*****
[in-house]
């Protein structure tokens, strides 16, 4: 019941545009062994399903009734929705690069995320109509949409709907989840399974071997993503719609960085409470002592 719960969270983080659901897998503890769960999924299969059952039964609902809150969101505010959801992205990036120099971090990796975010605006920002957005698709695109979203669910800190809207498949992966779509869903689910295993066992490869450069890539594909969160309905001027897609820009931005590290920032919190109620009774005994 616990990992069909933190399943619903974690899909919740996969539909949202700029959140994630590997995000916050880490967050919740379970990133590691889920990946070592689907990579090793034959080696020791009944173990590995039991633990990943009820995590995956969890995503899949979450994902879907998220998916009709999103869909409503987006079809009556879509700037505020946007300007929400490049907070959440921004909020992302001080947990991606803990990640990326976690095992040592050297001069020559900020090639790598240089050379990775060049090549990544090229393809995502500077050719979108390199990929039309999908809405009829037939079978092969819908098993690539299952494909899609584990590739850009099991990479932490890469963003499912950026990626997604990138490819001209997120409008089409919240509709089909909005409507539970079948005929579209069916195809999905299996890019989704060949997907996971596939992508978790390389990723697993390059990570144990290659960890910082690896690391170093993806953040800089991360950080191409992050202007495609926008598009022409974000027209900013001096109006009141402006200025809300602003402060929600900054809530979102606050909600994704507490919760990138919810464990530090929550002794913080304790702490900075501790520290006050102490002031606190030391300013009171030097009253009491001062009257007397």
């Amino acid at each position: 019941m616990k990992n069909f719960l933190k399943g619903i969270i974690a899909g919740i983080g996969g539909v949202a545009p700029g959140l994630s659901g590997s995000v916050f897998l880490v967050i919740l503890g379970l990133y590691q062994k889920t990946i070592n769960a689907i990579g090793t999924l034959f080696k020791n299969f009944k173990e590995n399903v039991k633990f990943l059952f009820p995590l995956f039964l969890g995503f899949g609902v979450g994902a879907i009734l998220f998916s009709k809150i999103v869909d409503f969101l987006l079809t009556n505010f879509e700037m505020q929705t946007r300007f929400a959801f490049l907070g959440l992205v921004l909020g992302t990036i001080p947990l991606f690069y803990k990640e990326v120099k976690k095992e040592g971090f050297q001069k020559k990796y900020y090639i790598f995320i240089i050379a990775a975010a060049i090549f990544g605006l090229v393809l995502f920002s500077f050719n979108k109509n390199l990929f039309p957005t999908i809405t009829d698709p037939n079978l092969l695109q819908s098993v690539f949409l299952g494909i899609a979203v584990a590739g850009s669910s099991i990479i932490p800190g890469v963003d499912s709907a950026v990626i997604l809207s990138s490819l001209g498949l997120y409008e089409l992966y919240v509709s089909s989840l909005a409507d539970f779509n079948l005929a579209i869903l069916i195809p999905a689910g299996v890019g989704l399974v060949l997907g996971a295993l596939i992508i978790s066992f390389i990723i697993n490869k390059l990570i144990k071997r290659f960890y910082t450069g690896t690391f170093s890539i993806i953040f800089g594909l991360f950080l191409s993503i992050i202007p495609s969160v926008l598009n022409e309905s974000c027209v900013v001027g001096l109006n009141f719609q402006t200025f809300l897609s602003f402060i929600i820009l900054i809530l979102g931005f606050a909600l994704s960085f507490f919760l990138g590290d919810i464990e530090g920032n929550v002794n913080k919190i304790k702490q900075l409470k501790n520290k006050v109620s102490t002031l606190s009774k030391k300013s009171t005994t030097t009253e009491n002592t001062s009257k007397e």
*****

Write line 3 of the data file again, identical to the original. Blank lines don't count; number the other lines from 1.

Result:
């Amino acid at each position: 019941m616990k990992n069909f719960l933190k399943g619903i969270i974690a899909g919740i983080g996969g539909v949202a545009p700029g959140l994630s659901g590997s995000v916050f897998l880490v967050i919740l503890g379970l990133y590691q062994k889920t990946i070592n769960a689907i990579g090793t999924l034959f080696k020791n299969f009944k173990e590995n399903v039991k633990f990943l059952f009820p995590l995956f039964l969890g995503f899949g609902v979450g994902a879907i009734l998220f998916s009709k809150i999103v869909d409503f969101l987006l079809t009556n505010f879509e700037m505020q929705t946007r300007f929400a959801f490049l907070g959440l992205v921004l909020g992302t990036i001080p947990l991606f690069y803990k990640e990326v120099k976690k095992e040592g971090f050297q001069k020559k990796y900020y090639i790598f995320i240089i050379a990775a975010a060049i090549f990544g605006l090229v393809l995502f920002s500077f050719n979108k109509n390199l990929f039309p957005t999908i809405t009829d698709p037939n079978l092969l695109q819908s098993v690539f949409l299952g494909i899609a979203v584990a590739g850009s669910s099991i990479i932490p800190g890469v963003d499912s709907a950026v990626i997604l809207s990138s490819l001209g498949l997120y409008e089409l992966y919240v509709s089909s989840l909005a409507d539970f779509n079948l005929a579209i869903l069916i195809p999905a689910g299996v890019g989704l399974v060949l997907g996971a295993l596939i992508i978790s066992f390389i990723i697993n490869k390059l990570i144990k071997r290659f960890y910082t450069g690896t690391f170093s890539i993806i953040f800089g594909l991360f950080l191409s993503i992050i202007p495609s969160v926008l598009n022409e309905s974000c027209v900013v001027g001096l109006n009141f719609q402006t200025f809300l897609s602003f402060i929600i820009l900054i809530l979102g931005f606050a909600l994704s960085f507490f919760l990138g590290d919810i464990e530090g920032n929550v002794n913080k919190i304790k702490q900075l409470k501790n520290k006050v109620s102490t002031l606190s009774k030391k300013s009171t005994t030097t009253e009491n002592t001062s009257k007397e």